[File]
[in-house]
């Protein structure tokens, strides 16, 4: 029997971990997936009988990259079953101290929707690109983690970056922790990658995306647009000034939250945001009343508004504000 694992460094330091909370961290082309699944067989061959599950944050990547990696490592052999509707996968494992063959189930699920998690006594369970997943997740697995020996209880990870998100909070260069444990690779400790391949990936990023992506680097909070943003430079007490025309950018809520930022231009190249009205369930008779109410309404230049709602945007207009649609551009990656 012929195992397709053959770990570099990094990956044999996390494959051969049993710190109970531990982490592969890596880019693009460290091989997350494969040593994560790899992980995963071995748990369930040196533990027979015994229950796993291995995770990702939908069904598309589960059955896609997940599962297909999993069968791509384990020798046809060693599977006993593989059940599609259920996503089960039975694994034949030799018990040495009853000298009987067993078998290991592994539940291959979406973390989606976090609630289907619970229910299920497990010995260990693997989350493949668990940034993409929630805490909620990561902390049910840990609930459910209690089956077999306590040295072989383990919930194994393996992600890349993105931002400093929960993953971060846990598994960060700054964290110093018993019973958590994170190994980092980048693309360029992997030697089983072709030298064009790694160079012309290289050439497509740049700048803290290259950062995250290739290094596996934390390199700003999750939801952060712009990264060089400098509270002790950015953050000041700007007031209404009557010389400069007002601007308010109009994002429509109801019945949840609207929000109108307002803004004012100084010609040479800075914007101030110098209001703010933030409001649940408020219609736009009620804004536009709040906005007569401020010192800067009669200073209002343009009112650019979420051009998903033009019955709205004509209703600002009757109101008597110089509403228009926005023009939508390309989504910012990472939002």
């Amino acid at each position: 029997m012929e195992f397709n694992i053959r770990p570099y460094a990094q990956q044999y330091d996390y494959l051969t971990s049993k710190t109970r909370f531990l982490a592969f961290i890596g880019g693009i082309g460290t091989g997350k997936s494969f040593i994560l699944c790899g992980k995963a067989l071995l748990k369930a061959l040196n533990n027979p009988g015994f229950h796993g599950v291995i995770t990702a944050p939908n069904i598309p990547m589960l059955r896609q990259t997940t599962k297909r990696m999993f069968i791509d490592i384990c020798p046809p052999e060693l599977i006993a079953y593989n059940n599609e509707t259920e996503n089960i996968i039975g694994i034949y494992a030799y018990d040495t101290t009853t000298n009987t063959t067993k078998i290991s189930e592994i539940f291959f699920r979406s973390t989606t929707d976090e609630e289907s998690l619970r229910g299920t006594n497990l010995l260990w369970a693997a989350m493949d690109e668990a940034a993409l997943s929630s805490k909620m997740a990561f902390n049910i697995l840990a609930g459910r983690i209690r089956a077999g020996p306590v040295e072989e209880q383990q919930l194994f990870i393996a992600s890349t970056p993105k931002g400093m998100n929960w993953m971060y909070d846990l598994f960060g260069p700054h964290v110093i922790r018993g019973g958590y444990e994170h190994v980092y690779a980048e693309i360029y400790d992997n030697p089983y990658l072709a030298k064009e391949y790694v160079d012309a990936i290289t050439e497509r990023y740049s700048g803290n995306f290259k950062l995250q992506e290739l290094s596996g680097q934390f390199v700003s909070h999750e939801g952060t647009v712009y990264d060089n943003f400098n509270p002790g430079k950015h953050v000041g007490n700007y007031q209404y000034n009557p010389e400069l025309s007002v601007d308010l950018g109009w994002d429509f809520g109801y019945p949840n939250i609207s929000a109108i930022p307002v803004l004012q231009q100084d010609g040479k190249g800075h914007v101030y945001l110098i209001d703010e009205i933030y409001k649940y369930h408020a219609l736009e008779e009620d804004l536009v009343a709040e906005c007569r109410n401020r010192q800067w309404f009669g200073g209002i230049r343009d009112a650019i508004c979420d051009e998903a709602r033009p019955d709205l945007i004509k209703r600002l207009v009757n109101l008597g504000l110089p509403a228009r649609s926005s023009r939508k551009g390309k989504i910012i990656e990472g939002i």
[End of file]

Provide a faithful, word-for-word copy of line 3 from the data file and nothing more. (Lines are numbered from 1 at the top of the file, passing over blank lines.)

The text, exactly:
């Amino acid at each position: 029997m012929e195992f397709n694992i053959r770990p570099y460094a990094q990956q044999y330091d996390y494959l051969t971990s049993k710190t109970r909370f531990l982490a592969f961290i890596g880019g693009i082309g460290t091989g997350k997936s494969f040593i994560l699944c790899g992980k995963a067989l071995l748990k369930a061959l040196n533990n027979p009988g015994f229950h796993g599950v291995i995770t990702a944050p939908n069904i598309p990547m589960l059955r896609q990259t997940t599962k297909r990696m999993f069968i791509d490592i384990c020798p046809p052999e060693l599977i006993a079953y593989n059940n599609e509707t259920e996503n089960i996968i039975g694994i034949y494992a030799y018990d040495t101290t009853t000298n009987t063959t067993k078998i290991s189930e592994i539940f291959f699920r979406s973390t989606t929707d976090e609630e289907s998690l619970r229910g299920t006594n497990l010995l260990w369970a693997a989350m493949d690109e668990a940034a993409l997943s929630s805490k909620m997740a990561f902390n049910i697995l840990a609930g459910r983690i209690r089956a077999g020996p306590v040295e072989e209880q383990q919930l194994f990870i393996a992600s890349t970056p993105k931002g400093m998100n929960w993953m971060y909070d846990l598994f960060g260069p700054h964290v110093i922790r018993g019973g958590y444990e994170h190994v980092y690779a980048e693309i360029y400790d992997n030697p089983y990658l072709a030298k064009e391949y790694v160079d012309a990936i290289t050439e497509r990023y740049s700048g803290n995306f290259k950062l995250q992506e290739l290094s596996g680097q934390f390199v700003s909070h999750e939801g952060t647009v712009y990264d060089n943003f400098n509270p002790g430079k950015h953050v000041g007490n700007y007031q209404y000034n009557p010389e400069l025309s007002v601007d308010l950018g109009w994002d429509f809520g109801y019945p949840n939250i609207s929000a109108i930022p307002v803004l004012q231009q100084d010609g040479k190249g800075h914007v101030y945001l110098i209001d703010e009205i933030y409001k649940y369930h408020a219609l736009e008779e009620d804004l536009v009343a709040e906005c007569r109410n401020r010192q800067w309404f009669g200073g209002i230049r343009d009112a650019i508004c979420d051009e998903a709602r033009p019955d709205l945007i004509k209703r600002l207009v009757n109101l008597g504000l110089p509403a228009r649609s926005s023009r939508k551009g390309k989504i910012i990656e990472g939002i």